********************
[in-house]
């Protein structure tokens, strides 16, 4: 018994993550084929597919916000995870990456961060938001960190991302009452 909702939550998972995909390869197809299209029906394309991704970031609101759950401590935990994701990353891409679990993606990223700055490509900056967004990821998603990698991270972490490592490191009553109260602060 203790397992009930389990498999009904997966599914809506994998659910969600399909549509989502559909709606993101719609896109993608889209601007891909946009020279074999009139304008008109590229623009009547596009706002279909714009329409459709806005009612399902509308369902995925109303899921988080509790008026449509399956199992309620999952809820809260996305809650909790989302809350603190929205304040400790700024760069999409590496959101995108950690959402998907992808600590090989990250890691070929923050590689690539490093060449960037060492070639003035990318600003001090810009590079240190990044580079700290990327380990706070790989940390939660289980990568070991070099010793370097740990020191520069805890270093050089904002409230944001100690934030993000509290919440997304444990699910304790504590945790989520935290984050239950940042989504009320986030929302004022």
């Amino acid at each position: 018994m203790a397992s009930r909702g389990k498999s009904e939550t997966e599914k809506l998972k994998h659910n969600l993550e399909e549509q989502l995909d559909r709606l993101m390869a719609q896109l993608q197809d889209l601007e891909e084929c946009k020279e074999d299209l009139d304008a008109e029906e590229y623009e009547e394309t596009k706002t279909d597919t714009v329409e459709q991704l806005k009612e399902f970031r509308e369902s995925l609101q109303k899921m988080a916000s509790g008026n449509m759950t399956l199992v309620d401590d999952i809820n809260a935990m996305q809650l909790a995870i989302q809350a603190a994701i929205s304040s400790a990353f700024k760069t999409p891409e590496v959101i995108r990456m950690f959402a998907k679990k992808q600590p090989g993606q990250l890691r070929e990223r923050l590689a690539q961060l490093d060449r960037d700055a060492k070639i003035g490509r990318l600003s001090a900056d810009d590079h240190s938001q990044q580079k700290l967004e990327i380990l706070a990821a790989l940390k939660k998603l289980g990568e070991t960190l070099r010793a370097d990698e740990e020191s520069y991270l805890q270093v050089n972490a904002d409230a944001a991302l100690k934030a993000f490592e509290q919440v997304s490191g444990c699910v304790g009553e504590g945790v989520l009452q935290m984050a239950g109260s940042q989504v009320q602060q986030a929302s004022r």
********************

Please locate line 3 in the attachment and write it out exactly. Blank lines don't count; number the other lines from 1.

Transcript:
């Amino acid at each position: 018994m203790a397992s009930r909702g389990k498999s009904e939550t997966e599914k809506l998972k994998h659910n969600l993550e399909e549509q989502l995909d559909r709606l993101m390869a719609q896109l993608q197809d889209l601007e891909e084929c946009k020279e074999d299209l009139d304008a008109e029906e590229y623009e009547e394309t596009k706002t279909d597919t714009v329409e459709q991704l806005k009612e399902f970031r509308e369902s995925l609101q109303k899921m988080a916000s509790g008026n449509m759950t399956l199992v309620d401590d999952i809820n809260a935990m996305q809650l909790a995870i989302q809350a603190a994701i929205s304040s400790a990353f700024k760069t999409p891409e590496v959101i995108r990456m950690f959402a998907k679990k992808q600590p090989g993606q990250l890691r070929e990223r923050l590689a690539q961060l490093d060449r960037d700055a060492k070639i003035g490509r990318l600003s001090a900056d810009d590079h240190s938001q990044q580079k700290l967004e990327i380990l706070a990821a790989l940390k939660k998603l289980g990568e070991t960190l070099r010793a370097d990698e740990e020191s520069y991270l805890q270093v050089n972490a904002d409230a944001a991302l100690k934030a993000f490592e509290q919440v997304s490191g444990c699910v304790g009553e504590g945790v989520l009452q935290m984050a239950g109260s940042q989504v009320q602060q986030a929302s004022r």